Lisa Jolstad says after seeing the crumbled bridge decking she realizes it could take a week or more for workers to recover the body of her husband.
At a news conference late Sunday afternoon, the father of Sadiya Sahal, described his daughter as outgoing and full of life.
Ahmed Iidle, 64, said he's waiting for the recovery operation to give his family closure. Speaking through translator Omar Jamal, Iidle said his granddaughter always made him happy, and he loved his daughter dearly.
"She was a very peace-loving young lady, very social, outgoing, very kind, very family oriented," he said. "She was a very nice lady who was full of life and full of hope. The whole world was in front of her. Very outgoing person, very nice."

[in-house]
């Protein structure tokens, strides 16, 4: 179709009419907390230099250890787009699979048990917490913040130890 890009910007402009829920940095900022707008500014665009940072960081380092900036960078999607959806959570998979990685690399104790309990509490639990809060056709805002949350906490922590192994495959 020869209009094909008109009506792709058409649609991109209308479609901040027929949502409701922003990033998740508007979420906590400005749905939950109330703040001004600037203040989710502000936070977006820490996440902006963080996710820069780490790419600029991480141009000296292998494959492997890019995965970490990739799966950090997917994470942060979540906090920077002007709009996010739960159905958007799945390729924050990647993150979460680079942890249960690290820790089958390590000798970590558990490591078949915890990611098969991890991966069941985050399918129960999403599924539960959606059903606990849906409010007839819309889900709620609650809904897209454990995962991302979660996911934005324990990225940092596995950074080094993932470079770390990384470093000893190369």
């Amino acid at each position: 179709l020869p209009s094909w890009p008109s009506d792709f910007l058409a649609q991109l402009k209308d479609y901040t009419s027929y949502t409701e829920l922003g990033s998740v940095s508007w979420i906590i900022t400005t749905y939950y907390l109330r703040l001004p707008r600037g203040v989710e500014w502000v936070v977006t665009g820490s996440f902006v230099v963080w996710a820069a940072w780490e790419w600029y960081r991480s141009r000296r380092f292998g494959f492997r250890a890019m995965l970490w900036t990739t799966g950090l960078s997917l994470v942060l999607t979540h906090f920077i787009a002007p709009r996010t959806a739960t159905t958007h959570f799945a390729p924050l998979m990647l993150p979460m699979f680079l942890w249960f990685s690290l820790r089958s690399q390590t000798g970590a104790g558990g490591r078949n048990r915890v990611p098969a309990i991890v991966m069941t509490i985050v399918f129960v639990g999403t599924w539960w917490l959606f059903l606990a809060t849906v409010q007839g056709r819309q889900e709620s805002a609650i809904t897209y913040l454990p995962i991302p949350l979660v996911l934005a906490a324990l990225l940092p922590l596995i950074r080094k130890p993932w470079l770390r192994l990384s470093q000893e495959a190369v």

Iidle says his daughter was driving on 35W Wednesday to pick up a relative and go shopping.
Also at the news conference was Mahamoud Wardere, a teacher at Minneapolis Washburn High School when Sadiya was a student there. He remembers her as an ambitious, hard-working student.
"All I can remember was that she was a good student, and she was doing homework all the time. And I wasn't surprised that she wanted to go into higher education. I just found out now that she was studying a health-related subject. So, I was very proud of her."
Meanwhile, at Holy Rosary Church in Minneapolis, the faithful thanked God for the "angels" sent to the rescue of 50 terrified children who were trapped in a school bus when the span collapsed Wednesday.